# Inverse vs Linear Contracts

### Inverse vs Linear Contracts

A linear payout is the simplest to describe and is used for many swaps. The price of a linear contract is expressed as the price of the underlying against the base currency. ETHUSDT is a linear perpetual and is quoted in Tether, with margin and PNL calculations denominated in Tether.

An inverse contract is worth a fixed amount of the quote currency. In the case of the ETHUSD perpetual, each contract is worth $1 of Ethereum at any price. ETHUSD is an inverse contract because it is quoted as ETH/USD but the underlying is USD/ETH or 1 / (ETH/USD). It is quoted as an inverse to facilitate hedging US Dollar amounts while the spot market convention is to quote the number of US Dollars per Ethereum.

### Convexity Implications

Convexity (also known as Gamma) refers to the second derivative of a contract's value with respect to price, and in the case of inverse perpetual futures, it can differ from the relationship suggested by a linear move in price.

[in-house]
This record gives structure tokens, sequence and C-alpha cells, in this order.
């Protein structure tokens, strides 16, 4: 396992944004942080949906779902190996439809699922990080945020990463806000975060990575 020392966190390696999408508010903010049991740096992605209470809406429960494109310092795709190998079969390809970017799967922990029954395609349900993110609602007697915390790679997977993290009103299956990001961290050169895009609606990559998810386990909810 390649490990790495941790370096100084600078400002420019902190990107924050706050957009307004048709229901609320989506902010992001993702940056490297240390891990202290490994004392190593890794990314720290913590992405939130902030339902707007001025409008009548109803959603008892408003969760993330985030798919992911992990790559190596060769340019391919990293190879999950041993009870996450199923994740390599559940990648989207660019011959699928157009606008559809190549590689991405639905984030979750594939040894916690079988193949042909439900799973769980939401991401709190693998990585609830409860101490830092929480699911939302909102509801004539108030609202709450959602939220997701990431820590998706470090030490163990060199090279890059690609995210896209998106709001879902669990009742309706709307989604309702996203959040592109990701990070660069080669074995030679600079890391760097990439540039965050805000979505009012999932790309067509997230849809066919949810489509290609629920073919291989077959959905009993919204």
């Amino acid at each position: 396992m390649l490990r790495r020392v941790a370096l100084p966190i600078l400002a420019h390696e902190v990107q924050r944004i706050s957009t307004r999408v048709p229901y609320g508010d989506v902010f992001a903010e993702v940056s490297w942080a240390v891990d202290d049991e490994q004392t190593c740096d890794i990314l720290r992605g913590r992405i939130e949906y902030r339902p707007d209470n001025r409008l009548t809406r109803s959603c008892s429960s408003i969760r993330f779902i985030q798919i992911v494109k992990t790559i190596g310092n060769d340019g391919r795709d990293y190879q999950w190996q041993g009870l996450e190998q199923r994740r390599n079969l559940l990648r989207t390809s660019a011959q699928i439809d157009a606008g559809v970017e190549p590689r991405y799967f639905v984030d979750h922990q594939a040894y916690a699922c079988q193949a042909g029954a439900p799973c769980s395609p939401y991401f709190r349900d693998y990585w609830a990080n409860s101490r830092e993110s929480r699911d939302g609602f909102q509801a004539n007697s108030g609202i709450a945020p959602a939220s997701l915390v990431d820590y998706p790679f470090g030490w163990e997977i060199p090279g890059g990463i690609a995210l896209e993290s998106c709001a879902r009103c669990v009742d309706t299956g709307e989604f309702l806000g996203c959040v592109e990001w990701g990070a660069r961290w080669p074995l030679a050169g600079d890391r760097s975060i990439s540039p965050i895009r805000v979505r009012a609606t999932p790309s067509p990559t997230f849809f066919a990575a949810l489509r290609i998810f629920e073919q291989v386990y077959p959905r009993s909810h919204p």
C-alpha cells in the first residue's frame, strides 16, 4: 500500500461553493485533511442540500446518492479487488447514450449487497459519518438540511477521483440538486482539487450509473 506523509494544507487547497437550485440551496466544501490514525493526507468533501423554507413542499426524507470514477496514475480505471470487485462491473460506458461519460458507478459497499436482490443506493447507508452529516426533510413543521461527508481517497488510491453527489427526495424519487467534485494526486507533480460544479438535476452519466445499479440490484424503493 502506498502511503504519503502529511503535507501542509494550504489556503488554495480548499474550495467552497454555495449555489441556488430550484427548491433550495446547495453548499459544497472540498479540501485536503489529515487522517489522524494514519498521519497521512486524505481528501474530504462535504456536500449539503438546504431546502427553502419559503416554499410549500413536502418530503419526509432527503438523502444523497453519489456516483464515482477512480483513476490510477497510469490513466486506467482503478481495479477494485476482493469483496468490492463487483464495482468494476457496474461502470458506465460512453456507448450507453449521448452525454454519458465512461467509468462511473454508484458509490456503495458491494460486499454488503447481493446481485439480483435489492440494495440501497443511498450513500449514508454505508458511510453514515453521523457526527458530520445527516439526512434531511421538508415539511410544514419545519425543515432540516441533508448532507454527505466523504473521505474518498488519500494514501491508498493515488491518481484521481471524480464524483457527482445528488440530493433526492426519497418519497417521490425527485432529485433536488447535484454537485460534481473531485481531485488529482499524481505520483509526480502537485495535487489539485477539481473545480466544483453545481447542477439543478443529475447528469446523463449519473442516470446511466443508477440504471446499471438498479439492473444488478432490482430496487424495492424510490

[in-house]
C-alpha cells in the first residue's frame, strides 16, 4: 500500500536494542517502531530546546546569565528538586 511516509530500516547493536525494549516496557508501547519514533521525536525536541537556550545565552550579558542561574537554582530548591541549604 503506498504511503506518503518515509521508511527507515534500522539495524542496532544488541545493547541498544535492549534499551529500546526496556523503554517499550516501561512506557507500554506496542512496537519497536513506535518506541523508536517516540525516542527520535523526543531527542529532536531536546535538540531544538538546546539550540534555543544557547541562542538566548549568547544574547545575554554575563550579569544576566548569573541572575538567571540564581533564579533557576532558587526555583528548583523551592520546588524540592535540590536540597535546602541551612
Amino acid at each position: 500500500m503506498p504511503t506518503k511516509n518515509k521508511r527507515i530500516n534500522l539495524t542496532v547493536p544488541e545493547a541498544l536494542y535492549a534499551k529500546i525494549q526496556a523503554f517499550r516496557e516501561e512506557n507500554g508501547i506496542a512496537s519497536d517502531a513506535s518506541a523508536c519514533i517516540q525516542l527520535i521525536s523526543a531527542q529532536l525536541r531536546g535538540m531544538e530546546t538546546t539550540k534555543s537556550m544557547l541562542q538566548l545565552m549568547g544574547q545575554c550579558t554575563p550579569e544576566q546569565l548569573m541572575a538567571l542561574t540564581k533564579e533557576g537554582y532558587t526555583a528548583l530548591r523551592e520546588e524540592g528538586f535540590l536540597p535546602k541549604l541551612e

While the payoff for a linear contract is just the Contract Multiplier*(Entry Price-Exit Price), the payoff for an inverse contract is Contract Multiplier*(1/Entry Price - 1/Exit Price), introducing convexity.

**Example**

A trader goes long 50,000 contracts of ETHUSD at a price of 10,000. A few days later the price of the contract increases to 11,000.

The trader’s profit will be: 50,000 * 1 * (1/10,000 - 1/11,000) = 0.4545 ETH

If the price had in fact dropped to 9,000, the trader’s loss would have been: 50,000 * 1 * (1/10,000 - 1/9,000) = -0.5556 ETH. The loss is greater because of the inverse and non-linear nature of the contract. Conversely, if the trader was short then the trader’s profit would be greater if the price moved down than the loss if it moved up.

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